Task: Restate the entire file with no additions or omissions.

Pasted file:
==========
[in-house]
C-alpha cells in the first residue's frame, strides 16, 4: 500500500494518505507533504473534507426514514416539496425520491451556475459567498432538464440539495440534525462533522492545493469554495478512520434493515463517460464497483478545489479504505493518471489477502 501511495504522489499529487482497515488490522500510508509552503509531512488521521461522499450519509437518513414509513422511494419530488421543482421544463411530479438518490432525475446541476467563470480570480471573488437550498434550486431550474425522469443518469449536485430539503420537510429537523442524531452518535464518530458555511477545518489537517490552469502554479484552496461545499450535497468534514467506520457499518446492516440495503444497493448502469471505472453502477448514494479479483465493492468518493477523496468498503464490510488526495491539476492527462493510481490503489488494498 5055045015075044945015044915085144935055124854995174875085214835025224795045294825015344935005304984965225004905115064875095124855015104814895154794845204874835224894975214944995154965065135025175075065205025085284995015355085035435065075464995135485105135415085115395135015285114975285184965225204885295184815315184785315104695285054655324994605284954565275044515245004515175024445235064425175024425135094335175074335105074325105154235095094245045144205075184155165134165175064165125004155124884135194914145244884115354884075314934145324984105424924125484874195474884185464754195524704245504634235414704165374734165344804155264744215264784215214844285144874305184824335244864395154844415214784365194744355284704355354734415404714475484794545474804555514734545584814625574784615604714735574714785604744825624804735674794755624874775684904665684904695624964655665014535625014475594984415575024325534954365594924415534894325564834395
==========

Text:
[in-house]
C-alpha cells in the first residue's frame, strides 16, 4: 500500500494518505507533504473534507426514514416539496425520491451556475459567498432538464440539495440534525462533522492545493469554495478512520434493515463517460464497483478545489479504505493518471489477502 501511495504522489499529487482497515488490522500510508509552503509531512488521521461522499450519509437518513414509513422511494419530488421543482421544463411530479438518490432525475446541476467563470480570480471573488437550498434550486431550474425522469443518469449536485430539503420537510429537523442524531452518535464518530458555511477545518489537517490552469502554479484552496461545499450535497468534514467506520457499518446492516440495503444497493448502469471505472453502477448514494479479483465493492468518493477523496468498503464490510488526495491539476492527462493510481490503489488494498 5055045015075044945015044915085144935055124854995174875085214835025224795045294825015344935005304984965225004905115064875095124855015104814895154794845204874835224894975214944995154965065135025175075065205025085284995015355085035435065075464995135485105135415085115395135015285114975285184965225204885295184815315184785315104695285054655324994605284954565275044515245004515175024445235064425175024425135094335175074335105074325105154235095094245045144205075184155165134165175064165125004155124884135194914145244884115354884075314934145324984105424924125484874195474884185464754195524704245504634235414704165374734165344804155264744215264784215214844285144874305184824335244864395154844415214784365194744355284704355354734415404714475484794545474804555514734545584814625574784615604714735574714785604744825624804735674794755624874775684904665684904695624964655665014535625014475594984415575024325534954365594924415534894325564834395